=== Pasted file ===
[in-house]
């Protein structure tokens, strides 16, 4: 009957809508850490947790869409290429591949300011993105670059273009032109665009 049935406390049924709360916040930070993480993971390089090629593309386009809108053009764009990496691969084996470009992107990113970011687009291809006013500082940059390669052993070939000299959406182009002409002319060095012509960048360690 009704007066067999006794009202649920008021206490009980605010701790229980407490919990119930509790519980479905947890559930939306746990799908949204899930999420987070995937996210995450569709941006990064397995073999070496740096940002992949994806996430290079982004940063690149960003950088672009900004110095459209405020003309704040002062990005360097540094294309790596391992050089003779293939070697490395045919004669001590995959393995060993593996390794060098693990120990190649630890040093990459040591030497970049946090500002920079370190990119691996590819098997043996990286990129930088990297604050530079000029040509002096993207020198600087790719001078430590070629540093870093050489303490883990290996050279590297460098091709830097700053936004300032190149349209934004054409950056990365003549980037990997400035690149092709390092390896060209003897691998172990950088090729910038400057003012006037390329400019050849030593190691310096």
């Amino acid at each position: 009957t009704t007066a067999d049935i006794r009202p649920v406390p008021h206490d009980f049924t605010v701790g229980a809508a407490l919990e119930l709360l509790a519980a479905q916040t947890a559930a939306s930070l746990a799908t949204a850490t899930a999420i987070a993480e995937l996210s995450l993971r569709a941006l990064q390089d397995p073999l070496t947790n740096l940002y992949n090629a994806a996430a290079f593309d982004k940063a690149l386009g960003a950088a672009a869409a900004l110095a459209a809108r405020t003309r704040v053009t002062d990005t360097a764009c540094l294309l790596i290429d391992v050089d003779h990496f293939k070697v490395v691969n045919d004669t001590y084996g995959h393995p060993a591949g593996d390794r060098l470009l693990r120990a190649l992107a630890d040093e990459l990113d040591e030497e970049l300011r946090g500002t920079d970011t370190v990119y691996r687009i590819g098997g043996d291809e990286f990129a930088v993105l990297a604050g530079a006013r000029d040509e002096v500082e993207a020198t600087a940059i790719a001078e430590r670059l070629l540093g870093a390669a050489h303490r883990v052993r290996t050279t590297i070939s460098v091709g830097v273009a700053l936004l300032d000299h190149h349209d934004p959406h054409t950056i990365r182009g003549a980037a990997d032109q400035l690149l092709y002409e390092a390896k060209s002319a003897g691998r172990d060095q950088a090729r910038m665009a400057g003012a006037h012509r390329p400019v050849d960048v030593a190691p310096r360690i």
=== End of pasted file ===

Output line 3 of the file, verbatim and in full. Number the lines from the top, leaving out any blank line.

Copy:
């Amino acid at each position: 009957t009704t007066a067999d049935i006794r009202p649920v406390p008021h206490d009980f049924t605010v701790g229980a809508a407490l919990e119930l709360l509790a519980a479905q916040t947890a559930a939306s930070l746990a799908t949204a850490t899930a999420i987070a993480e995937l996210s995450l993971r569709a941006l990064q390089d397995p073999l070496t947790n740096l940002y992949n090629a994806a996430a290079f593309d982004k940063a690149l386009g960003a950088a672009a869409a900004l110095a459209a809108r405020t003309r704040v053009t002062d990005t360097a764009c540094l294309l790596i290429d391992v050089d003779h990496f293939k070697v490395v691969n045919d004669t001590y084996g995959h393995p060993a591949g593996d390794r060098l470009l693990r120990a190649l992107a630890d040093e990459l990113d040591e030497e970049l300011r946090g500002t920079d970011t370190v990119y691996r687009i590819g098997g043996d291809e990286f990129a930088v993105l990297a604050g530079a006013r000029d040509e002096v500082e993207a020198t600087a940059i790719a001078e430590r670059l070629l540093g870093a390669a050489h303490r883990v052993r290996t050279t590297i070939s460098v091709g830097v273009a700053l936004l300032d000299h190149h349209d934004p959406h054409t950056i990365r182009g003549a980037a990997d032109q400035l690149l092709y002409e390092a390896k060209s002319a003897g691998r172990d060095q950088a090729r910038m665009a400057g003012a006037h012509r390329p400019v050849d960048v030593a190691p310096r360690i």